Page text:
Free papers are an important source in tracing free people of color. Obtaining proof of one’s freedom was sometimes necessary for nonwhites. In Mobile, Grace Shop filed her free papers which listed the names and ages of her children. Nine members of the community where she lived certified that they had been acquainted with her for many years and that she had been considered a free person. Adam Ray was born in Providence, Rhode Island, and filed his papers in Mobile. He was about 22 years old, about 5 feet 8 inches, and had a scar on his left arm.
Other records useful in finding free nonwhites include legislative acts and petitions. Searching records page by page may yield relevant information. The Alabama legislature passed various acts dealing with people of color, such as the act authorizing Nicholas Pope to emancipate a slave named Willis. The Alabama legislature emancipated Margaret, slave of James Johnston of Mobile County, as well as Cyrus, son and slave of China Evans, a free woman of color of Baldwin County, Alabama. The same legislature authorized Fermin Trenier, a free man of color, to manumit his slave Marie Francoise, and it authorized John Robinson, a free man of color of Madison County, to emancipate his wife, a female slave named Ann and her two children, Lilia Ann and La Fayette.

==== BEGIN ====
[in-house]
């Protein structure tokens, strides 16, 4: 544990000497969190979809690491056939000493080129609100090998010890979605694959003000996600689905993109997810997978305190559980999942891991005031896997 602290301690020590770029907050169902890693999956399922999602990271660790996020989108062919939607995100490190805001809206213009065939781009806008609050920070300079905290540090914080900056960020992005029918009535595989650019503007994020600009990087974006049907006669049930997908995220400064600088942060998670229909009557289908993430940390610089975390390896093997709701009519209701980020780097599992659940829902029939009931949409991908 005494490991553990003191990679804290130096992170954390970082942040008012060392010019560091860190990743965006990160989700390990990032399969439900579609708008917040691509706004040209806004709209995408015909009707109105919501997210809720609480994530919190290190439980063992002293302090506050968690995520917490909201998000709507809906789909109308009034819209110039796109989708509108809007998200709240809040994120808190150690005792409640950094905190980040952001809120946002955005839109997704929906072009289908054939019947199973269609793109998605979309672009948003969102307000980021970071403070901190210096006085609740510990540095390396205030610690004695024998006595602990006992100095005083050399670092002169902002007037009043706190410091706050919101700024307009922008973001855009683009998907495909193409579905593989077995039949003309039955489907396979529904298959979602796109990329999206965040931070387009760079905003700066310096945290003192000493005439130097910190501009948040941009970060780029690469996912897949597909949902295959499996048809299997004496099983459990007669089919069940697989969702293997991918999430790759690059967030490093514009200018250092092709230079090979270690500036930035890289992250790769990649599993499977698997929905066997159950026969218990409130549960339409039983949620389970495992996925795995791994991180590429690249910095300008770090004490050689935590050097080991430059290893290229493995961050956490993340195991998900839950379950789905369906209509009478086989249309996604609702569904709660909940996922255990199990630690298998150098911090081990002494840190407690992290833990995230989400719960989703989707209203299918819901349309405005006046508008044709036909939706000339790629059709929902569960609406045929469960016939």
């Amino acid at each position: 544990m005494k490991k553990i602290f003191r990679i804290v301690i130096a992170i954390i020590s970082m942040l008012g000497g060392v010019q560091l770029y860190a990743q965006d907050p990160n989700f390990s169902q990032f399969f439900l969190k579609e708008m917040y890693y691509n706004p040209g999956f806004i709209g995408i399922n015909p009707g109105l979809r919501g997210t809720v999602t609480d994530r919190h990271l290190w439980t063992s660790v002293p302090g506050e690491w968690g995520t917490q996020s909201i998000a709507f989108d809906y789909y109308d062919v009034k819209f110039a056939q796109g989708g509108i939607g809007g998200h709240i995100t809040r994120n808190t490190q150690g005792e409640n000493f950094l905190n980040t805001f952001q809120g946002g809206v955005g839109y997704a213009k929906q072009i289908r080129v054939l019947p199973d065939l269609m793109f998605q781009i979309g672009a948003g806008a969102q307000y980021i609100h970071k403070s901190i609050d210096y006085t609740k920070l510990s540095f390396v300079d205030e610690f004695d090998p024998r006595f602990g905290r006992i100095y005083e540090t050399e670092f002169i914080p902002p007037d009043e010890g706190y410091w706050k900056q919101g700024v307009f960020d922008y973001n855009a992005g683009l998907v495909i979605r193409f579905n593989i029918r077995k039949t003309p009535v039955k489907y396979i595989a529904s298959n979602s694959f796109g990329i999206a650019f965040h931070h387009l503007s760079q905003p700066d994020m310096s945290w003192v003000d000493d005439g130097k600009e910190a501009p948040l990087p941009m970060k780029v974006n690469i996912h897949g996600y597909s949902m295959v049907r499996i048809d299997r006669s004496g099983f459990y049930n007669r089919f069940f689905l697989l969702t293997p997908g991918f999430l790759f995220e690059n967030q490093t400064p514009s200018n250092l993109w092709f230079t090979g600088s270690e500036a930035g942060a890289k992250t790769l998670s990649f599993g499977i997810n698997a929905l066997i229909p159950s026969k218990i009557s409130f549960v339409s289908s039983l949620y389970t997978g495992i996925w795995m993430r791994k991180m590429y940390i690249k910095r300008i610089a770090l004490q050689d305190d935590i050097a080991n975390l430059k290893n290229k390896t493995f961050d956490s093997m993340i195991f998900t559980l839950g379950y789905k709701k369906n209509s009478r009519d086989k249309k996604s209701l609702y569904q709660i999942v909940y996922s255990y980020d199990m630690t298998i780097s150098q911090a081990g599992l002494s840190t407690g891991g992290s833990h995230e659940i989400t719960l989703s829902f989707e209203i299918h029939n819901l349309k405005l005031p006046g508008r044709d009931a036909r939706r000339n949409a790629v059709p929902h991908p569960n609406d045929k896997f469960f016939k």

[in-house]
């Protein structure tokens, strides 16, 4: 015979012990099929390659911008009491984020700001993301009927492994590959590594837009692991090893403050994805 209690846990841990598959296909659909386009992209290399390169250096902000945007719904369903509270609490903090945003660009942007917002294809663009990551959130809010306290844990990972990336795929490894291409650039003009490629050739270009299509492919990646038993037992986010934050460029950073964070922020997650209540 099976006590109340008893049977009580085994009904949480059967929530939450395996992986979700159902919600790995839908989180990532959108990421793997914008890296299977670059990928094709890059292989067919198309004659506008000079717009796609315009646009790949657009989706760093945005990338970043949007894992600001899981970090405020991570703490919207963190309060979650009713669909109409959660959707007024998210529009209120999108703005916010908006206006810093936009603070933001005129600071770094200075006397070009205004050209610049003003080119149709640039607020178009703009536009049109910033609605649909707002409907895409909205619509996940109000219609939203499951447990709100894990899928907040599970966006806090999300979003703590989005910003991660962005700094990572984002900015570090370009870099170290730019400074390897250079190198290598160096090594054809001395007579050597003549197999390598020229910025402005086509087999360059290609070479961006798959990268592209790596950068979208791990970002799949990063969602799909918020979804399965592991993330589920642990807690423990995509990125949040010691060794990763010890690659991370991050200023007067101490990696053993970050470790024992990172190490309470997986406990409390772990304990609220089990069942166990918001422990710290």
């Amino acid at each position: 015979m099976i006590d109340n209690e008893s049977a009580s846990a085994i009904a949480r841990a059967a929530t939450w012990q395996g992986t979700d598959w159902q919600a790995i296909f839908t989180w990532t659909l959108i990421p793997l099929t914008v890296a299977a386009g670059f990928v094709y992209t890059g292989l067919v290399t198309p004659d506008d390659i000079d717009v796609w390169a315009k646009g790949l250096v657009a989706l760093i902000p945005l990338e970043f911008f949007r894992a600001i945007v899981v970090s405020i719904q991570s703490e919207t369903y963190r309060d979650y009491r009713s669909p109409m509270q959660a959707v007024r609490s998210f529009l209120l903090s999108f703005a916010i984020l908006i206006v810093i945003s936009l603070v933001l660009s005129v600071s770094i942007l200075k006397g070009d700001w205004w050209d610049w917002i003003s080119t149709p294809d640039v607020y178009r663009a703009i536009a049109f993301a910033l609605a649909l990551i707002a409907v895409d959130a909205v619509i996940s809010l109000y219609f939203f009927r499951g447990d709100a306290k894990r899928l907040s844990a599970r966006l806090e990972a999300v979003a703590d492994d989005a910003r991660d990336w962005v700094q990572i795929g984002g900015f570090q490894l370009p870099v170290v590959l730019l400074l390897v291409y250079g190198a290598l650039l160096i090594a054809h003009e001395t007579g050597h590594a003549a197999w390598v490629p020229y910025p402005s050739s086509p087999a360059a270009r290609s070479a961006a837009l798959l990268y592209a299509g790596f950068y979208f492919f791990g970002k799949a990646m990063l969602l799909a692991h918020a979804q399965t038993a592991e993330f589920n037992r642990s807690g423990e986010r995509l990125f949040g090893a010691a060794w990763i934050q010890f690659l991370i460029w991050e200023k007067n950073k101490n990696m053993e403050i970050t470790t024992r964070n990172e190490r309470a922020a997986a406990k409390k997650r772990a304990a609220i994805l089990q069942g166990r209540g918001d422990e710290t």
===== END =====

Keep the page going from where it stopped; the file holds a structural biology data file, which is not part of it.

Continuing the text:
Researchers should also examine court cases. In Alabama, for instance, free people of color had the right to enter suit against whites and others of their race. Some of these cases contain valuable genealogical information. Let’s take a look at a couple of Alabama state supreme court cases. In one case the defendant offered three witnesses, who appeared to be white, and were the children of a woman named Clara. Testimony revealed that Clara’s children were fathered by a white man, that her father was a white man named Simon Chastang, that her grandmother was Jean Simon or Seymour, and that her mother was named Anastasia. (Other records show that this was the Andry family, named after Simon Andry, a white man who had a relationship with his slave Jean/Jane.) In a case decided after the Civil War William Pitcher, a man of color, formerly a slave whose master allowed him to live as free, left Alabama and settled in Ohio for three years, returned to Alabama, then back to Ohio where he died in 1859. His wife Pherady, a slave born in North Carolina, was purchased by her father, a free man of color.
Other records should not be overlooked. These include voting rolls, jury lists, tax records, newspapers, deeds, church records, and records from claims commissions, especially the Southern Claims Commission. I found references to free people of color in Mobile’s Protestant and Catholic church records. Thus, a wide variety of records are available to trace people of color.
For further information see Gary B. Mills, “Tracing Free People of Color in the Antebellum South: Methods, Sources, and Perspectives,” National Genealogical Society Quarterly 78 (December 1990): 262-278.